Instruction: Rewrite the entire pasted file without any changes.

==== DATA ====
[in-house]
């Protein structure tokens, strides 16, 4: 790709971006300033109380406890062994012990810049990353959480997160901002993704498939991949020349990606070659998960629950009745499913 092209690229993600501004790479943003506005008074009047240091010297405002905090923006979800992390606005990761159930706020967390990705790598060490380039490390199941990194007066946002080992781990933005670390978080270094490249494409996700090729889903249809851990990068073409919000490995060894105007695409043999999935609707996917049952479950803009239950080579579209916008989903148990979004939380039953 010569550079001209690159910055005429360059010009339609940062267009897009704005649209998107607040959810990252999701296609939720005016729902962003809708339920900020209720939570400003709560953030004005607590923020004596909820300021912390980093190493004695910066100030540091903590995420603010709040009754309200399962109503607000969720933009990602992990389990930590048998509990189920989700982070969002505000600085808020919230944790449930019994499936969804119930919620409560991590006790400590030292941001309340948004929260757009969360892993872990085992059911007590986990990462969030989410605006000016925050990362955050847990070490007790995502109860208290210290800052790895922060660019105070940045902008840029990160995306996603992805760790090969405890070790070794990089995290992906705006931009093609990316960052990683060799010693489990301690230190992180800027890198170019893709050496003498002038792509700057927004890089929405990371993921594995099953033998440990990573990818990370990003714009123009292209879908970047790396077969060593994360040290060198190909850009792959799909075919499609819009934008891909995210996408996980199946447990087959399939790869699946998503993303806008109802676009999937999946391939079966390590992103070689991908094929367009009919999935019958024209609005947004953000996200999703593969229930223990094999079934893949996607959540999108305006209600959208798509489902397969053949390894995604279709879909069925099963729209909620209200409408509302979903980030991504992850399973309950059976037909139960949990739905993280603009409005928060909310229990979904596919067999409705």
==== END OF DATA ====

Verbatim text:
[in-house]
């Protein structure tokens, strides 16, 4: 790709971006300033109380406890062994012990810049990353959480997160901002993704498939991949020349990606070659998960629950009745499913 092209690229993600501004790479943003506005008074009047240091010297405002905090923006979800992390606005990761159930706020967390990705790598060490380039490390199941990194007066946002080992781990933005670390978080270094490249494409996700090729889903249809851990990068073409919000490995060894105007695409043999999935609707996917049952479950803009239950080579579209916008989903148990979004939380039953 010569550079001209690159910055005429360059010009339609940062267009897009704005649209998107607040959810990252999701296609939720005016729902962003809708339920900020209720939570400003709560953030004005607590923020004596909820300021912390980093190493004695910066100030540091903590995420603010709040009754309200399962109503607000969720933009990602992990389990930590048998509990189920989700982070969002505000600085808020919230944790449930019994499936969804119930919620409560991590006790400590030292941001309340948004929260757009969360892993872990085992059911007590986990990462969030989410605006000016925050990362955050847990070490007790995502109860208290210290800052790895922060660019105070940045902008840029990160995306996603992805760790090969405890070790070794990089995290992906705006931009093609990316960052990683060799010693489990301690230190992180800027890198170019893709050496003498002038792509700057927004890089929405990371993921594995099953033998440990990573990818990370990003714009123009292209879908970047790396077969060593994360040290060198190909850009792959799909075919499609819009934008891909995210996408996980199946447990087959399939790869699946998503993303806008109802676009999937999946391939079966390590992103070689991908094929367009009919999935019958024209609005947004953000996200999703593969229930223990094999079934893949996607959540999108305006209600959208798509489902397969053949390894995604279709879909069925099963729209909620209200409408509302979903980030991504992850399973309950059976037909139960949990739905993280603009409005928060909310229990979904596919067999409705």